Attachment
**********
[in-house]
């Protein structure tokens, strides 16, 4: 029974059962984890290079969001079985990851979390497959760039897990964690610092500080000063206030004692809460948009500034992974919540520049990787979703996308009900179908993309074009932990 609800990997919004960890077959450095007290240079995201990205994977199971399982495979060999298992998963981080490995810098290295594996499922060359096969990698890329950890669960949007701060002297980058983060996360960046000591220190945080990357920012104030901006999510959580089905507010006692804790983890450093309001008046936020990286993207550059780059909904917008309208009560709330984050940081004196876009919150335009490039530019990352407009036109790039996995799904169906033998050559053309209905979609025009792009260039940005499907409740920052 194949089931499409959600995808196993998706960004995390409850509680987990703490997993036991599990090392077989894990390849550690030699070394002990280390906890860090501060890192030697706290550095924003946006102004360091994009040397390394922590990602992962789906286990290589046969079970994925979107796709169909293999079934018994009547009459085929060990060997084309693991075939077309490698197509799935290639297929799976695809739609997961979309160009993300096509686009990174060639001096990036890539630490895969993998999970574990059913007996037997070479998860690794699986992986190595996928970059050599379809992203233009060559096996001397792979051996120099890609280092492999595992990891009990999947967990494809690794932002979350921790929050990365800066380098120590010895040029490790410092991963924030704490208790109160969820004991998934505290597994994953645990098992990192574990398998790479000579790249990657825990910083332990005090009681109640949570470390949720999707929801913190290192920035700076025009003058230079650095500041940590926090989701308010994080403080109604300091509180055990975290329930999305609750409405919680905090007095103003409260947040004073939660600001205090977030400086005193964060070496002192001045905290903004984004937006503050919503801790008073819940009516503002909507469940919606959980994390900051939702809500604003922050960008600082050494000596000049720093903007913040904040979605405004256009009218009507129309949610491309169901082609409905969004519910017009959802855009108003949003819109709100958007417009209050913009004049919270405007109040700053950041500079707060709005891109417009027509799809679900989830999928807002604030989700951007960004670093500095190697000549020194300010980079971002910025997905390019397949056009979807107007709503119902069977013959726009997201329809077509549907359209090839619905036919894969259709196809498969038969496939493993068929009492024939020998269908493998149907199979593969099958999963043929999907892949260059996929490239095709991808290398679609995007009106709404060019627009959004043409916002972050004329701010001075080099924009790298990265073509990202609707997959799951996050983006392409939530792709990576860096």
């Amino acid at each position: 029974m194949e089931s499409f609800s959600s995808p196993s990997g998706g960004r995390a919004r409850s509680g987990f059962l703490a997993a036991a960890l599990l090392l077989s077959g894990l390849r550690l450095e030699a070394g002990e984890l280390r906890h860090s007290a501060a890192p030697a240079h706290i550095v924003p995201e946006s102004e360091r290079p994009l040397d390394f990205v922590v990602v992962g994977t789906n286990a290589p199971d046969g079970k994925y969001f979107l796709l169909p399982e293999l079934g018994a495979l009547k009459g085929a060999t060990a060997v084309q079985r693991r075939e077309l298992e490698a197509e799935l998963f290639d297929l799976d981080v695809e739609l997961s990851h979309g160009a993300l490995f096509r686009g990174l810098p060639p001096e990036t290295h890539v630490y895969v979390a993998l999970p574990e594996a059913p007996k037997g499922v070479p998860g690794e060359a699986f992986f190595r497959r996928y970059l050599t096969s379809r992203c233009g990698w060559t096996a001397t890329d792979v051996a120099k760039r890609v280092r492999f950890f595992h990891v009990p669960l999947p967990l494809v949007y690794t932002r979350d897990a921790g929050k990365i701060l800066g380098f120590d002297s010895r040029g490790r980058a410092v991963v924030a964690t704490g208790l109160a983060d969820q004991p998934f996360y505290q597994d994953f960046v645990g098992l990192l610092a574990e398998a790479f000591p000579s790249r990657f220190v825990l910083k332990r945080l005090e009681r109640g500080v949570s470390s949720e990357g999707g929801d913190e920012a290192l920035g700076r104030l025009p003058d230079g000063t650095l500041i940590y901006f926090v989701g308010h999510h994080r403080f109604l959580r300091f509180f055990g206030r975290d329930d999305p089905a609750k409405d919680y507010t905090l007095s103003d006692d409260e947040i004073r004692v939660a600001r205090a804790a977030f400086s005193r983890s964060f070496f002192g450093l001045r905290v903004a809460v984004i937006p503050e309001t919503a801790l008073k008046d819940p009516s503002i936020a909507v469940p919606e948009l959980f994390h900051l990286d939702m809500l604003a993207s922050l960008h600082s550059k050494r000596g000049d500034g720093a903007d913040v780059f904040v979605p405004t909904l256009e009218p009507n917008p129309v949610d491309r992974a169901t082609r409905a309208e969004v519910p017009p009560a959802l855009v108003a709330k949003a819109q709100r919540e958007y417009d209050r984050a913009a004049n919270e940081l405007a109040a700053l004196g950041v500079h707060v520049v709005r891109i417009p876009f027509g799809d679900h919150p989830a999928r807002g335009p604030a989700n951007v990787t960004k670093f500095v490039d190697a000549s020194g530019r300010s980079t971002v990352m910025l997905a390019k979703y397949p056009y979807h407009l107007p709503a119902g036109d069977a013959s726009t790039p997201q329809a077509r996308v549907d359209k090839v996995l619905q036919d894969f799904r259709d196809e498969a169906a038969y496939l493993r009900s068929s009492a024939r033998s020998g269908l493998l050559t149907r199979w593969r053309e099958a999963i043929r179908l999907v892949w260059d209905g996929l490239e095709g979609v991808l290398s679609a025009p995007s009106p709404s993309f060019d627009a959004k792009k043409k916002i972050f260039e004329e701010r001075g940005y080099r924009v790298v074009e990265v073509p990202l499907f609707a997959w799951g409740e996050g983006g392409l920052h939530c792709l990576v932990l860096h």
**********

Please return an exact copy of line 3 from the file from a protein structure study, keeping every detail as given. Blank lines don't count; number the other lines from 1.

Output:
């Amino acid at each position: 029974m194949e089931s499409f609800s959600s995808p196993s990997g998706g960004r995390a919004r409850s509680g987990f059962l703490a997993a036991a960890l599990l090392l077989s077959g894990l390849r550690l450095e030699a070394g002990e984890l280390r906890h860090s007290a501060a890192p030697a240079h706290i550095v924003p995201e946006s102004e360091r290079p994009l040397d390394f990205v922590v990602v992962g994977t789906n286990a290589p199971d046969g079970k994925y969001f979107l796709l169909p399982e293999l079934g018994a495979l009547k009459g085929a060999t060990a060997v084309q079985r693991r075939e077309l298992e490698a197509e799935l998963f290639d297929l799976d981080v695809e739609l997961s990851h979309g160009a993300l490995f096509r686009g990174l810098p060639p001096e990036t290295h890539v630490y895969v979390a993998l999970p574990e594996a059913p007996k037997g499922v070479p998860g690794e060359a699986f992986f190595r497959r996928y970059l050599t096969s379809r992203c233009g990698w060559t096996a001397t890329d792979v051996a120099k760039r890609v280092r492999f950890f595992h990891v009990p669960l999947p967990l494809v949007y690794t932002r979350d897990a921790g929050k990365i701060l800066g380098f120590d002297s010895r040029g490790r980058a410092v991963v924030a964690t704490g208790l109160a983060d969820q004991p998934f996360y505290q597994d994953f960046v645990g098992l990192l610092a574990e398998a790479f000591p000579s790249r990657f220190v825990l910083k332990r945080l005090e009681r109640g500080v949570s470390s949720e990357g999707g929801d913190e920012a290192l920035g700076r104030l025009p003058d230079g000063t650095l500041i940590y901006f926090v989701g308010h999510h994080r403080f109604l959580r300091f509180f055990g206030r975290d329930d999305p089905a609750k409405d919680y507010t905090l007095s103003d006692d409260e947040i004073r004692v939660a600001r205090a804790a977030f400086s005193r983890s964060f070496f002192g450093l001045r905290v903004a809460v984004i937006p503050e309001t919503a801790l008073k008046d819940p009516s503002i936020a909507v469940p919606e948009l959980f994390h900051l990286d939702m809500l604003a993207s922050l960008h600082s550059k050494r000596g000049d500034g720093a903007d913040v780059f904040v979605p405004t909904l256009e009218p009507n917008p129309v949610d491309r992974a169901t082609r409905a309208e969004v519910p017009p009560a959802l855009v108003a709330k949003a819109q709100r919540e958007y417009d209050r984050a913009a004049n919270e940081l405007a109040a700053l004196g950041v500079h707060v520049v709005r891109i417009p876009f027509g799809d679900h919150p989830a999928r807002g335009p604030a989700n951007v990787t960004k670093f500095v490039d190697a000549s020194g530019r300010s980079t971002v990352m910025l997905a390019k979703y397949p056009y979807h407009l107007p709503a119902g036109d069977a013959s726009t790039p997201q329809a077509r996308v549907d359209k090839v996995l619905q036919d894969f799904r259709d196809e498969a169906a038969y496939l493993r009900s068929s009492a024939r033998s020998g269908l493998l050559t149907r199979w593969r053309e099958a999963i043929r179908l999907v892949w260059d209905g996929l490239e095709g979609v991808l290398s679609a025009p995007s009106p709404s993309f060019d627009a959004k792009k043409k916002i972050f260039e004329e701010r001075g940005y080099r924009v790298v074009e990265v073509p990202l499907f609707a997959w799951g409740e996050g983006g392409l920052h939530c792709l990576v932990l860096h």